Date Added: Mar 2012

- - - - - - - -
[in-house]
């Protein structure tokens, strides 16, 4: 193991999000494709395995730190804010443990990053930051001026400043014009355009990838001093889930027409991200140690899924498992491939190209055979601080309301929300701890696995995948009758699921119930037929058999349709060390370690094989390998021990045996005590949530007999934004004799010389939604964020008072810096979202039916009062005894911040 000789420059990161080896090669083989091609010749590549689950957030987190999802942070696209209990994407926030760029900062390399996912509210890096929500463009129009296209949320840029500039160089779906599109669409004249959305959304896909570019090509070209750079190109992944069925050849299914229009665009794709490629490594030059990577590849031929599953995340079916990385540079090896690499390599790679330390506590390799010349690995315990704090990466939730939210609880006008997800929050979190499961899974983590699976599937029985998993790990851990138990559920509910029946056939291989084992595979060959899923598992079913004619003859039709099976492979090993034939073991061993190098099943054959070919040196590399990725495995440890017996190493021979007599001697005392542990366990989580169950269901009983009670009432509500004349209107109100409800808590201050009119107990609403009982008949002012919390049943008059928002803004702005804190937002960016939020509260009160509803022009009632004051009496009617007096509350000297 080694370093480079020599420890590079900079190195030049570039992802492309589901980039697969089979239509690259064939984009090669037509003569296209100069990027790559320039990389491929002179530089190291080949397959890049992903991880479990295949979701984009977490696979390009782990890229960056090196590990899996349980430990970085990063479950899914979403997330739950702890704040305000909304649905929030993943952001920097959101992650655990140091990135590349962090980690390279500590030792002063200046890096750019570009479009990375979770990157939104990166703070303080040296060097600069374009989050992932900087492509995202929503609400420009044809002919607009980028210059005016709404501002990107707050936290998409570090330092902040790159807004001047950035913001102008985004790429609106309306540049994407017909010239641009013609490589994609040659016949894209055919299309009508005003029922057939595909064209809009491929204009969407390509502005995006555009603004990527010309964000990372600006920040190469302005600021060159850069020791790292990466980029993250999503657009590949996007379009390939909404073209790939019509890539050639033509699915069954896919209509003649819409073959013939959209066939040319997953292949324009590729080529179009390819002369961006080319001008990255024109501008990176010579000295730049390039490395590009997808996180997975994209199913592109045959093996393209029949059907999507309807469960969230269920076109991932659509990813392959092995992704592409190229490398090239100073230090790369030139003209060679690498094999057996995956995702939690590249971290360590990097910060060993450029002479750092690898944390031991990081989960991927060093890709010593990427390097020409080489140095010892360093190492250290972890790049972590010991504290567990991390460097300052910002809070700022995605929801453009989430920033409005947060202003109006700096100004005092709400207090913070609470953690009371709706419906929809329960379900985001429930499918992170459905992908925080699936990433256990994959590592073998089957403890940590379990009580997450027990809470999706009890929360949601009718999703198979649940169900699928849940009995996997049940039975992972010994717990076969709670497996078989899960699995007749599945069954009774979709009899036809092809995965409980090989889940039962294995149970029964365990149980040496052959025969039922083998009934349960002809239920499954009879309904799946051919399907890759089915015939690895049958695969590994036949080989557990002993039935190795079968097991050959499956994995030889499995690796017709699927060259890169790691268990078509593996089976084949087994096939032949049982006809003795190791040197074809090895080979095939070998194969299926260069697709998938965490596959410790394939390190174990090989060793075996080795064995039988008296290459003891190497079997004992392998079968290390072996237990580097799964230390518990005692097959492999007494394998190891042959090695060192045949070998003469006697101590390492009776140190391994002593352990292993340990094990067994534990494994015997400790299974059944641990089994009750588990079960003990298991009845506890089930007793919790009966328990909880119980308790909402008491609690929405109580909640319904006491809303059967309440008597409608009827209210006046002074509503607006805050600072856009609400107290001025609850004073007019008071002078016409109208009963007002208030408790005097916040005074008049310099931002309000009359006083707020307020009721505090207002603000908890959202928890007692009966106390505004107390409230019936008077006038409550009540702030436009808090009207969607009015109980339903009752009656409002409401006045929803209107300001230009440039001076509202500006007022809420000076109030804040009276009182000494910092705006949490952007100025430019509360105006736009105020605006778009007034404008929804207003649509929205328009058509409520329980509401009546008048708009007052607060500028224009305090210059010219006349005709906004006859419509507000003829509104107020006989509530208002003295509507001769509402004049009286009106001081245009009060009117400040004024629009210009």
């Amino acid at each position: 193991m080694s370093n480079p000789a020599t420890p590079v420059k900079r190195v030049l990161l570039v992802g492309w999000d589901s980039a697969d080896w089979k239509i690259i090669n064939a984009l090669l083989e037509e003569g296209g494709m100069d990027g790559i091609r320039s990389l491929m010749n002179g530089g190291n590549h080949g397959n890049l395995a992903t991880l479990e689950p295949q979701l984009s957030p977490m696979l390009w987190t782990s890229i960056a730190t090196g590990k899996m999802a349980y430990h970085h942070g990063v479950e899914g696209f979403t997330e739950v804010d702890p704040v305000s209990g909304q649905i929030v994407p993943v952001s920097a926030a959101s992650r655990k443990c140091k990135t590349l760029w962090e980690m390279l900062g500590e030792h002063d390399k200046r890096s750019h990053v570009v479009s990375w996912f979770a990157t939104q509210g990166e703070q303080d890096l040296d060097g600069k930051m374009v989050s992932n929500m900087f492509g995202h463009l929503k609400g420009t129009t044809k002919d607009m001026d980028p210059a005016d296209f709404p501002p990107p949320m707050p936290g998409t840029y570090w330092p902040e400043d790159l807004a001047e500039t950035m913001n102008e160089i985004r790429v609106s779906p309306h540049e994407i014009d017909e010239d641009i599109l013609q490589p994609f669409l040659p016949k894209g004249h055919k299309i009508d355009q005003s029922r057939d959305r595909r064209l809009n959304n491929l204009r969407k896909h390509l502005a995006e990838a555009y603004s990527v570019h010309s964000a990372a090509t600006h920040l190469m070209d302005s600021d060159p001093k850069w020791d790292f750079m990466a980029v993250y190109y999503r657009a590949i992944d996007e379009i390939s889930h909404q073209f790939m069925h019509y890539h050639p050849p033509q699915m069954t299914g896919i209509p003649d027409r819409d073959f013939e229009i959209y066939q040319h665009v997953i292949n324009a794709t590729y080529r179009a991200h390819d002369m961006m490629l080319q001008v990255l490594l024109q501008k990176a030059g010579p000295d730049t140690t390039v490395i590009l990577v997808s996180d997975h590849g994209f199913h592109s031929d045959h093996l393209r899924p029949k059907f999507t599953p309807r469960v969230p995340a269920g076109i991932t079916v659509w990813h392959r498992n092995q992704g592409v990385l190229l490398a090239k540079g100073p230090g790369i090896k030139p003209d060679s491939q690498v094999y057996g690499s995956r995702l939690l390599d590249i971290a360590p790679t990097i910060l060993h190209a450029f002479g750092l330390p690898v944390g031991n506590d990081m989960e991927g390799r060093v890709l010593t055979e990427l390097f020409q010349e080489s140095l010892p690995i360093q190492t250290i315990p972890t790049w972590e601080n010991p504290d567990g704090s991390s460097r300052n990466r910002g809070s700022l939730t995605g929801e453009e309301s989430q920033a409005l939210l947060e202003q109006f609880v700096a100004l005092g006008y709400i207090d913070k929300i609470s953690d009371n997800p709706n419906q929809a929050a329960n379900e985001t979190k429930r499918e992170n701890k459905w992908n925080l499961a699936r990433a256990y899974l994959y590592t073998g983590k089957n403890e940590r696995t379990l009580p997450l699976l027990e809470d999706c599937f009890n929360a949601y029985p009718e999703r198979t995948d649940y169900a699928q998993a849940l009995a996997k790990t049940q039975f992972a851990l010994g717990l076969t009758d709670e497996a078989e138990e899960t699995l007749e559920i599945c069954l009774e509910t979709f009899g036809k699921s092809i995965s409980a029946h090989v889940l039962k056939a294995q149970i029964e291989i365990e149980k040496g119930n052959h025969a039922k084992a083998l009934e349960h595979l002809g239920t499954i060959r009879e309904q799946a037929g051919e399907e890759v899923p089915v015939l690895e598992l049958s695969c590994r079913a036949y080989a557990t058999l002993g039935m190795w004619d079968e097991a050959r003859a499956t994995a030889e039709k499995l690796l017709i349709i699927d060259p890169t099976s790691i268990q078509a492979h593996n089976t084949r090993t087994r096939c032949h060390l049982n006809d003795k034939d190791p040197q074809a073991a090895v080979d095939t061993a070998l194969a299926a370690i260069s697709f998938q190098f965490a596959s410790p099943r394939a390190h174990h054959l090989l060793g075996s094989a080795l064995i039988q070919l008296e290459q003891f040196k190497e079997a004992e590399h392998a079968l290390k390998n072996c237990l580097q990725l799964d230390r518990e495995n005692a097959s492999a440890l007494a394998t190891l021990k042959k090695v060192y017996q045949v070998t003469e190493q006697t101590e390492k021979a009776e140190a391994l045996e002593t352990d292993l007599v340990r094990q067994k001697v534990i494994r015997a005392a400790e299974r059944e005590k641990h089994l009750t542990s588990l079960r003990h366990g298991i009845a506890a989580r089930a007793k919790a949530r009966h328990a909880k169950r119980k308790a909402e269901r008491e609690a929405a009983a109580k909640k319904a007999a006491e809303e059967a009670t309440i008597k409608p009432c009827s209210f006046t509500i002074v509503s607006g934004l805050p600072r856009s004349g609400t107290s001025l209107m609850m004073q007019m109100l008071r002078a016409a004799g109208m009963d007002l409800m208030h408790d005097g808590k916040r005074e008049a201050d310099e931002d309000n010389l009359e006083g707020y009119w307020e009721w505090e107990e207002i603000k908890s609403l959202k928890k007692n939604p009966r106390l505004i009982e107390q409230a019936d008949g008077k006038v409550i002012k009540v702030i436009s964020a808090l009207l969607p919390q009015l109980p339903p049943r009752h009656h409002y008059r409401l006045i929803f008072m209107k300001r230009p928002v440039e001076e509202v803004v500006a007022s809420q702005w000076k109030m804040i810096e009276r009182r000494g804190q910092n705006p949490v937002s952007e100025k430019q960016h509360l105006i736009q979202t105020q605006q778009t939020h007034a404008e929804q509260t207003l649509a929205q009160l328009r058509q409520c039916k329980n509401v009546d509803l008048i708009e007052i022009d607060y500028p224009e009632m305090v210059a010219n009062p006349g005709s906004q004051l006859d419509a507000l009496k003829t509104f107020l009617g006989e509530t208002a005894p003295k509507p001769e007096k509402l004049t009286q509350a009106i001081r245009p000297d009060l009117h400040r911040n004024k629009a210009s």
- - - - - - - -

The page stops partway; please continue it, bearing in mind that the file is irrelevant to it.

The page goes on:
Top-k spatial preference queries return a ranked set of the k best data objects based on the scores of feature objects and shortest path distance in their spatial neighborhood. Despite the wide range of location-based applications that rely on spatial preference queries, existing algorithms incur non-negligible processing cost resulting in high response time. The reason is that computing the score of a data object requires examining its spatial neighborhood to find the feature object with highest score. Here a mapping of pairs of data and feature objects to a distance-score space, which in turn allows users to identify and materialize the minimal subset of pairs that is sufficient to answer any spatial preference query.